Introduction: Simple Arduino Battery Tester
The Arduino battery tester is a tool by which you can check how charged a battery is.
Step 1: Hardware Components
LED'S( Red, Yellow, Green)
5.1k Zener Diode
Resistor 100 ohm
Resistor 2.2k ohm
Breadboard Connecting wires.
Step 2: Set Up
The Zener diode is used to test batteries that have a voltage greater than 8v.
The 2.2k ohm resistor minimizes the current coming from the battery to something that the Arduino will be able to take in. High current may damage Arduino.
The circuit system also has three various LEDs, each of these LEDs shows how much charge there is left in the battery.
Red will show the battery is low/almost dead. Yellow will present the battery being roughly half used up. The green will shows the battery is full. We connect a 100-ohm resistor to each LED individually from the ground pin to the ground connection.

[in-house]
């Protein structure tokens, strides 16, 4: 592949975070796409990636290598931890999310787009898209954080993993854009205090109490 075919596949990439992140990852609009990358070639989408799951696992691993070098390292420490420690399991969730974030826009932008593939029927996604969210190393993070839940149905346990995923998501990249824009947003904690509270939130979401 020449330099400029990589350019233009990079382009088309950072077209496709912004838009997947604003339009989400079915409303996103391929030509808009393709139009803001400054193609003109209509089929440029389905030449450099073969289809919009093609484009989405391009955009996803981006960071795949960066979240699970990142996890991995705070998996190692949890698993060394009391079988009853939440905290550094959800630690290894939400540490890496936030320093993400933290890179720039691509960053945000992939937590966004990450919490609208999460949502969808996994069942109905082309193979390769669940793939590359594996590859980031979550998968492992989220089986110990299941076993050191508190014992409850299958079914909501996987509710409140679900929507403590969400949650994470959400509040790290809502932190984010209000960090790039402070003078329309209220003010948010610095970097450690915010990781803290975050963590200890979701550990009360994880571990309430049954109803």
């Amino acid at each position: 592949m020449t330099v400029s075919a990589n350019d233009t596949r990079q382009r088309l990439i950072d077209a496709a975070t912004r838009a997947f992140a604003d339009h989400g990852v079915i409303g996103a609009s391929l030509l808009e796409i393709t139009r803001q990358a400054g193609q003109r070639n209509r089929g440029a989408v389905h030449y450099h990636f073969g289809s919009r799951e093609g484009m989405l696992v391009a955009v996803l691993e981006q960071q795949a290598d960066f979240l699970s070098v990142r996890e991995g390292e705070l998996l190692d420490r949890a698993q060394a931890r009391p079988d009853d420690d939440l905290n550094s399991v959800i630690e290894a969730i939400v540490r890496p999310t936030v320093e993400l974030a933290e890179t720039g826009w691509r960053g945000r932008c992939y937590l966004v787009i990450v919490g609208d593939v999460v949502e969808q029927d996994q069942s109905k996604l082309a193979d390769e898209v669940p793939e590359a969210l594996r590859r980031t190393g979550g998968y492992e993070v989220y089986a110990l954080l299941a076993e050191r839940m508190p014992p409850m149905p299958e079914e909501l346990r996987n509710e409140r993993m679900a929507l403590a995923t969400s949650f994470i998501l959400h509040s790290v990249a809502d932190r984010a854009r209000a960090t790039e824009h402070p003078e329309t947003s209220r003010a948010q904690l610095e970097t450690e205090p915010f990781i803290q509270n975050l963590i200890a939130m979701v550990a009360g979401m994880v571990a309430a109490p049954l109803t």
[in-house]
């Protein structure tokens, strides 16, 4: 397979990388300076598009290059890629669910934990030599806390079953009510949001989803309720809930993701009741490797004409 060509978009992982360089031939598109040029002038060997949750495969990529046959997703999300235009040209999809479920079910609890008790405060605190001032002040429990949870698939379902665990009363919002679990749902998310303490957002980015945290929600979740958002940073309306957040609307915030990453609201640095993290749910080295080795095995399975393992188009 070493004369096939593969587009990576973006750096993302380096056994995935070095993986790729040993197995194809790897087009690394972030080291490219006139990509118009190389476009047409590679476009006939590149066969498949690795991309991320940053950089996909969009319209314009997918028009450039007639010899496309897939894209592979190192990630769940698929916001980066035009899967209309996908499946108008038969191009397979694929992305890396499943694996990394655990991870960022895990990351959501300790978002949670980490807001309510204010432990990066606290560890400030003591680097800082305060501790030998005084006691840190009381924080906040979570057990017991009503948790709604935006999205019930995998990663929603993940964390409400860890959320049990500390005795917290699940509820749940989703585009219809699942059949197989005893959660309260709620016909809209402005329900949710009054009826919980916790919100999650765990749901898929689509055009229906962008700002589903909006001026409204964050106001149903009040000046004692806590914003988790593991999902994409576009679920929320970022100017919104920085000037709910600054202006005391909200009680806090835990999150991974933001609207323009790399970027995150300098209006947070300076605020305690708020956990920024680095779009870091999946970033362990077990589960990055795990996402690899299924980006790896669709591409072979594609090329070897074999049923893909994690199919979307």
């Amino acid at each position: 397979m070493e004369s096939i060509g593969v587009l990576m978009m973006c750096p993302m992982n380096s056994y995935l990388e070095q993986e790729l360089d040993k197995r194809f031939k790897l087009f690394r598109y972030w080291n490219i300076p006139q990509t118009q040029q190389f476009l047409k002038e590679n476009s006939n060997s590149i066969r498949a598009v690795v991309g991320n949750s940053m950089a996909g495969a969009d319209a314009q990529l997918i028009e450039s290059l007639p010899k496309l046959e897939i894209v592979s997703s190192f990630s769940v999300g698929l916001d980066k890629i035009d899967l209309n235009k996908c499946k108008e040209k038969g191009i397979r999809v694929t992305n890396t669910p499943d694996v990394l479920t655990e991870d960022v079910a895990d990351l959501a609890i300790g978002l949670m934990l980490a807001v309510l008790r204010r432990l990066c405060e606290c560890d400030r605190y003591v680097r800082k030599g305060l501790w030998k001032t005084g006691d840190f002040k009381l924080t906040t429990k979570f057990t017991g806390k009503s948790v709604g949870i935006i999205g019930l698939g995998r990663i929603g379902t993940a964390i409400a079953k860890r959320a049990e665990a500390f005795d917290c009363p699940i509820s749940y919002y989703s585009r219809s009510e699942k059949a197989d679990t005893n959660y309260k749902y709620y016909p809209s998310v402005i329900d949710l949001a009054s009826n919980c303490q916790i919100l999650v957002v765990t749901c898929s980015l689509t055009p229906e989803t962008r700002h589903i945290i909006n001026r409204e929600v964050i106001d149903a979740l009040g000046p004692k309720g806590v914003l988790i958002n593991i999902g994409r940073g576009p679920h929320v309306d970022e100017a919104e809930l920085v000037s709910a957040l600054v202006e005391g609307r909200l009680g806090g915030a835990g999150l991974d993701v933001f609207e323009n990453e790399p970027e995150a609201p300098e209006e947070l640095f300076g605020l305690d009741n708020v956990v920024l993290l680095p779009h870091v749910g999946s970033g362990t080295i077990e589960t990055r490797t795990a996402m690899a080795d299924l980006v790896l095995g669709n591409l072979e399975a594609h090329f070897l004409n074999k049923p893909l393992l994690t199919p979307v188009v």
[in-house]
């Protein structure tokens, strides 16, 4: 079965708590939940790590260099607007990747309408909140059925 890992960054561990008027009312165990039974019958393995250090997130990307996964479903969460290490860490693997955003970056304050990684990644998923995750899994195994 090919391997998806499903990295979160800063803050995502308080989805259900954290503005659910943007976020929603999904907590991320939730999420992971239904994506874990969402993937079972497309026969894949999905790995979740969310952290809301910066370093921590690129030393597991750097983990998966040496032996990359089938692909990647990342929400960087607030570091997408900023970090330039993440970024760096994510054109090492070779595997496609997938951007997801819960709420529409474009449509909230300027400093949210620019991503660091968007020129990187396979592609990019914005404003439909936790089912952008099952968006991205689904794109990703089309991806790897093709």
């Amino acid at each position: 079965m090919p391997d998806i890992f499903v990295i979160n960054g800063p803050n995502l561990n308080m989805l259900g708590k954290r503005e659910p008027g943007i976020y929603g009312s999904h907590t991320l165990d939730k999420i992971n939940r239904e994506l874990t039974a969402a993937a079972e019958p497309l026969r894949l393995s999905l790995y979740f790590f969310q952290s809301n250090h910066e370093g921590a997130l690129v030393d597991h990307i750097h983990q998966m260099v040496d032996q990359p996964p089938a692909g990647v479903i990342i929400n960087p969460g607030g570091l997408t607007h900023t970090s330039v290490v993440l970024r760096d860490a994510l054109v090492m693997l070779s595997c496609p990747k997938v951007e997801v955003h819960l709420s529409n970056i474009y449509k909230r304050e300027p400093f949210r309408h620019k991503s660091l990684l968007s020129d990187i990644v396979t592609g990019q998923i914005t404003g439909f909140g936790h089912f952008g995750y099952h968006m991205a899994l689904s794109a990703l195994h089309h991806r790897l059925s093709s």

Circuit connection steps are mentioned below:
1. Wire the ground pin on the Arduino to the ground rail on the breadboard.
2. Put the three LED's respectively on a breadboard and connect ground pins to the ground rail.
3. Locate a 100-ohm resistor onto the positive end of the LEDs then connect a wire from a resistor to the relevant pins on the Arduino.
The LEDs should connect to the relevant pin numbers as mentioned below:
Red LED = 4
Yellow LED = 3
Green LED = 24.
Now connect from analog pin 0 (A0) to the breadboard. After this add a 2.2k resistor and the Zener diode. Connect a wire from other ends of the diode to the ground rail. After setting all the connection and code, your project is ready for the testing. IoT Training Online is the way to implement your ideas and skills on various applications and projects.
Step 3: Circuit Schematic
Step 4: Run a Code
int green Led = 2;
int yellow Led = 3;
int red Led = 4;
int analogValue = 0; // analogValue variable is where we will be storing the value that comes from the analog input//
float voltage = 0;
int ledDelay = 1000; //ledDelay is how long you want the LEDs to remain on before switching off//
//set up all our LED pins as outputs//
// Read the analog pin //
analogValue = analogRead(A0);
voltage = 0.0048*analogValue;
//Compare calculated voltage with defined voltage values//
if( voltage >= 1.6 )
else if (voltage > 1.2 && voltage < 1.6)
else if( voltage <= 1.2)